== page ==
At around 14:32 hrs on 19 October 2018, a London bound, London North Eastern Railway passenger train traversed a section of track at Sandy South Junction, where an emergency speed restriction of 20 mph (32 km/h) was in place, at approximately 121 mph (195 km/h).
The emergency speed restriction had been put in place at around 14:00 hrs the previous afternoon because a crack had been found in a crossing associated with a set of points.
The train driver had become unwell earlier in the journey. On experiencing worsening symptoms, the driver decided to take medication which he kept in his bag. He was reaching for the medication when the train approached the warning equipment associated with the emergency speed restriction. As a consequence of feeling unwell and reaching for his medication, he was distracted and did not reduce the speed of the train in response to the audible and visual warnings that he received.
The driver was not aware prior to starting his journey that there were any emergency speed restrictions in place on the route, although Network Rail had sent out a notice to all the affected train and freight operating companies to inform them that the speed restriction was in place. London North Eastern Railway’s control centre did not pass this message on to its drivers, in line with its then current procedures. These procedures had been in place since a Rule Book change in June 2008 when the requirement to notify drivers of freight and passenger trains of the presence of emergency speed restrictions was removed from the Railway Rule Book after a request from a freight operating company and an analysis by RSSB. This led to the committee responsible for the decision concluding that lineside warning equipment placed on the approach to a restriction to indicate its presence was sufficient notification for drivers. The RAIB has found that the information that this conclusion was based on did not cover all the factors that should have been considered and that the way the railway industry handled the Rule Book change was inconsistent.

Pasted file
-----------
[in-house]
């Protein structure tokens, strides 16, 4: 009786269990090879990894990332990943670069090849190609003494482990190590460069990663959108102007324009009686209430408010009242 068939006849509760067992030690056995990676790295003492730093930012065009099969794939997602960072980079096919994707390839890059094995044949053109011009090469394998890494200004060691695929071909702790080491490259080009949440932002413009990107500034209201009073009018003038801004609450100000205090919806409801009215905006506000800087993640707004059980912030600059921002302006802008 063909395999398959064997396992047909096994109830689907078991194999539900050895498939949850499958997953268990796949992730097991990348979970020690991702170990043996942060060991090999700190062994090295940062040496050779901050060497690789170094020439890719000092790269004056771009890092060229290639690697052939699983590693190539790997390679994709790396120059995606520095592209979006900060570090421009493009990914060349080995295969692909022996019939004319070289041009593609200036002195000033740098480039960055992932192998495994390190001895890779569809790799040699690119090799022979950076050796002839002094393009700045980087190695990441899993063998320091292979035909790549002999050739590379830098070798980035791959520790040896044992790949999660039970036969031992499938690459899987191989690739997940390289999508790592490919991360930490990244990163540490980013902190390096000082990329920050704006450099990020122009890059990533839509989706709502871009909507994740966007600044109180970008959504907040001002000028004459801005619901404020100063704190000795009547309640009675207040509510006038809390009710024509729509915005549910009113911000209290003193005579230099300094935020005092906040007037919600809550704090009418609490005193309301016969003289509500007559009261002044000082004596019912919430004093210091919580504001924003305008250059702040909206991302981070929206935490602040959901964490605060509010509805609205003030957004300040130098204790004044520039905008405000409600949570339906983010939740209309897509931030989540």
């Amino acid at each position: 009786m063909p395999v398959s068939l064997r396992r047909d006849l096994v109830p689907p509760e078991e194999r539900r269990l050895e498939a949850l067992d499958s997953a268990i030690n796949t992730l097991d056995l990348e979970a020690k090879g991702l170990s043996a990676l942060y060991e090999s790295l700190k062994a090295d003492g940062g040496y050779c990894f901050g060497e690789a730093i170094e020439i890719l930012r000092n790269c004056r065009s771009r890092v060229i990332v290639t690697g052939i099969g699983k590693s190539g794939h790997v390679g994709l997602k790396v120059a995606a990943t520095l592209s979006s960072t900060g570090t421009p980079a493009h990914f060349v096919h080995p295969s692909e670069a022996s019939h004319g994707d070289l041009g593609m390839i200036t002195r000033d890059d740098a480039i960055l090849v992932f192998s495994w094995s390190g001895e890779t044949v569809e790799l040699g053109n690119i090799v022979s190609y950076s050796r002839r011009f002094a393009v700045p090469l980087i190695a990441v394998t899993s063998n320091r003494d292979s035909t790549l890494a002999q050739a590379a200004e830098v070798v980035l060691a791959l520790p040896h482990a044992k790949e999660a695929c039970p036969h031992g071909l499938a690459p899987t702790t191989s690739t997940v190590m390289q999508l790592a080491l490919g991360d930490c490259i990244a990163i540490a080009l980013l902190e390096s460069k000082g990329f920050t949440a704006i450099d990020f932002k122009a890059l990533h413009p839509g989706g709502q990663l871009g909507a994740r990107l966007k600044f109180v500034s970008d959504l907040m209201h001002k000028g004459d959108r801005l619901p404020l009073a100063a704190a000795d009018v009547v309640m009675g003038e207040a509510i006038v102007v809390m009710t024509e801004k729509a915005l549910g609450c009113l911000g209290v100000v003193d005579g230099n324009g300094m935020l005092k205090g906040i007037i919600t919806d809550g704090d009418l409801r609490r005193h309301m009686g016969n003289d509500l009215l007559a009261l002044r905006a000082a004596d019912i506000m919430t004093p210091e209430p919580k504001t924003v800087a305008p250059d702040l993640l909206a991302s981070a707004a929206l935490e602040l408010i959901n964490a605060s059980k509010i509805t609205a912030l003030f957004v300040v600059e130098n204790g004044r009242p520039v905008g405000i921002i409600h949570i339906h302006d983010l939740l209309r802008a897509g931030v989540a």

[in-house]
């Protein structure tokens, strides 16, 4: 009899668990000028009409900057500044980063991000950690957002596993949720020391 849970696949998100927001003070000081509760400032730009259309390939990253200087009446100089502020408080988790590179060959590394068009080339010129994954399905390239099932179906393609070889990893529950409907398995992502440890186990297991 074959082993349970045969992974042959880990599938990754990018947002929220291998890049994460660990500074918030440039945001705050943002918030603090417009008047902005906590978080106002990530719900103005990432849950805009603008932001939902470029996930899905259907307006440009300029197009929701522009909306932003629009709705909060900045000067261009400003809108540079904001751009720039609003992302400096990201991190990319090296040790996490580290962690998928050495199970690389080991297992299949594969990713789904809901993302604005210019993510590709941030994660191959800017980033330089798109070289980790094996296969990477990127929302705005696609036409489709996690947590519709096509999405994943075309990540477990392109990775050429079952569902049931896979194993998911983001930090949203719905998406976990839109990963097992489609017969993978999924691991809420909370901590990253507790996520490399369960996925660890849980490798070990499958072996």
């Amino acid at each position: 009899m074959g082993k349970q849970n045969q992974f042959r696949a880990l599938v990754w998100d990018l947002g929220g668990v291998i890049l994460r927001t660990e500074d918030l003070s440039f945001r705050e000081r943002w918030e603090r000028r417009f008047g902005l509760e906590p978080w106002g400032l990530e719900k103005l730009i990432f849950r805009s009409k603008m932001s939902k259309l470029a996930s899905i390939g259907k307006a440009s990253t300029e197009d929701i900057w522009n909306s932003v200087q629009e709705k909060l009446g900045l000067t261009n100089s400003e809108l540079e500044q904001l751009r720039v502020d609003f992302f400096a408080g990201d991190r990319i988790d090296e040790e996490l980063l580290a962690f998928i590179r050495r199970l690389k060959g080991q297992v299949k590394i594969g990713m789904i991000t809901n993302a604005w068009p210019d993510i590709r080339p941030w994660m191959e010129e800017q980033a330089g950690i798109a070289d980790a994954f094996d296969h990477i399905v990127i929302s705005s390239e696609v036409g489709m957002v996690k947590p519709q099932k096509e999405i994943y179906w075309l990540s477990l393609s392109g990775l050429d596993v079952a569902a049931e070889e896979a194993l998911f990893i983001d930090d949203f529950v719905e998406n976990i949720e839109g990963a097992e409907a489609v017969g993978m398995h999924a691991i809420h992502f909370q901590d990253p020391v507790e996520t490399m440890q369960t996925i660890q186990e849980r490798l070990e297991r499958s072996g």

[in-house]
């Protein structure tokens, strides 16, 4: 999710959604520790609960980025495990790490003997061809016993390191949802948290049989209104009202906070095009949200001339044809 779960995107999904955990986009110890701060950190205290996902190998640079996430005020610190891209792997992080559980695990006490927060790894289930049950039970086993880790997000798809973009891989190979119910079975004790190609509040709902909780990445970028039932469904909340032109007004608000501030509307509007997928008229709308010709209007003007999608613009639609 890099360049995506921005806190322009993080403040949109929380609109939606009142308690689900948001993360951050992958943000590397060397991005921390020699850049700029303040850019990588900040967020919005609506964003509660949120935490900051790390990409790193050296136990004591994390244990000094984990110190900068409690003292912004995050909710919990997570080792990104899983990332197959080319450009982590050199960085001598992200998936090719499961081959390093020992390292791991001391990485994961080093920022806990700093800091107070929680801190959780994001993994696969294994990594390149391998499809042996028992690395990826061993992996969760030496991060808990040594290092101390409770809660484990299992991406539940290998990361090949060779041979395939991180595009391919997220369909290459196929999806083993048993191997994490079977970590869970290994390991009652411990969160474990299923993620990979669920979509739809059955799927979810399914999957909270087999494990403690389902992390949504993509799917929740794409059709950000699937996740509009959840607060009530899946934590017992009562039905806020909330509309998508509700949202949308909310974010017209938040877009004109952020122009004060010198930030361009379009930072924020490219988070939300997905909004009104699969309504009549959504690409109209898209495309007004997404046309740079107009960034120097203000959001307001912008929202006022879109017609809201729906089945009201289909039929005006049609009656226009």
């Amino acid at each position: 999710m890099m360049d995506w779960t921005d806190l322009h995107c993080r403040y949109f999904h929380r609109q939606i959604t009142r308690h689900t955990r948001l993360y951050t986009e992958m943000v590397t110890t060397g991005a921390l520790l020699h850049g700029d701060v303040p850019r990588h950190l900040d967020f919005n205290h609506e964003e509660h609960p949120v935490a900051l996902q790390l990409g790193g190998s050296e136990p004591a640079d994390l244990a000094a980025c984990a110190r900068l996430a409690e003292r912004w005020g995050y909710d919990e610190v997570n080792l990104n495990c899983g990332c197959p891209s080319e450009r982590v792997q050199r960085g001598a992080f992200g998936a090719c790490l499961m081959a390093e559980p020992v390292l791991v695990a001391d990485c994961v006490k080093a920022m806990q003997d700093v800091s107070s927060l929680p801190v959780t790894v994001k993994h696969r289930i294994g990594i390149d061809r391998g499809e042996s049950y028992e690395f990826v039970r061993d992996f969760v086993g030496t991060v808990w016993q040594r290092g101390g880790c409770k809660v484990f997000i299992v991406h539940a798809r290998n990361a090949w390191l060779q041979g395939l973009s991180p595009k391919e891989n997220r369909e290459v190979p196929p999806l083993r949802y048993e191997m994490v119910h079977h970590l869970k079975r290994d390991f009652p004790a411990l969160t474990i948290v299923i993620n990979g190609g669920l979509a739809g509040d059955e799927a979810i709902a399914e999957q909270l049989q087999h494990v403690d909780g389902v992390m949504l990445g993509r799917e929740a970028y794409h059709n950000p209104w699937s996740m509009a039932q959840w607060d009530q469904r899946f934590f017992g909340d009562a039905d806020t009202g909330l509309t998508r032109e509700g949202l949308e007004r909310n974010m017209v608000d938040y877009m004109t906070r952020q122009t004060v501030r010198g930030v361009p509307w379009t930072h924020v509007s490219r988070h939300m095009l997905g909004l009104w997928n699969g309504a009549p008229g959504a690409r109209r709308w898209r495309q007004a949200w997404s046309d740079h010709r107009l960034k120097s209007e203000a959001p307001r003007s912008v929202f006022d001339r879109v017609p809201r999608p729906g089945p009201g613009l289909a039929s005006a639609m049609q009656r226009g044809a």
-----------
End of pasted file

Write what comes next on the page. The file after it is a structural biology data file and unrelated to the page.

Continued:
The RAIB has made five recommendations, the first of which is addressed to train and freight operating companies to minimise the risk of drivers not being aware of speed restrictions in their route before commencing their journeys. The second is addressed to Rail Delivery Group and Network Rail, to look at available technologies to provide drivers with additional warnings of speed restrictions near to the location of the restriction. The next, addressed to Network Rail, is to consider the design of the emergency speed indicator to ensure it is conspicuous for as long as possible in bright sunlight and in shadow. The fourth is to London North Eastern Railway to train its drivers in the safest ways to divide their attention between the line ahead and things which may temporarily require some of their attention if it is not practical to stop the train. The last recommendation is addressed is to RSSB, to review the processes around the removal of existing rules from the Rule Book, and monitoring the consequences of such changes.
- The sole purpose of RAIB investigations is to prevent future accidents and incidents and improve railway safety. RAIB does not establish blame, liability or carry out prosecutions.
- RAIB operates, as far as possible, in an open and transparent manner. While our investigations are completely independent of the railway industry, we do maintain close liaison with railway companies and if we discover matters that may affect the safety of the railway, we make sure that information about them is circulated to the right people as soon as possible, and certainly long before publication of our final report.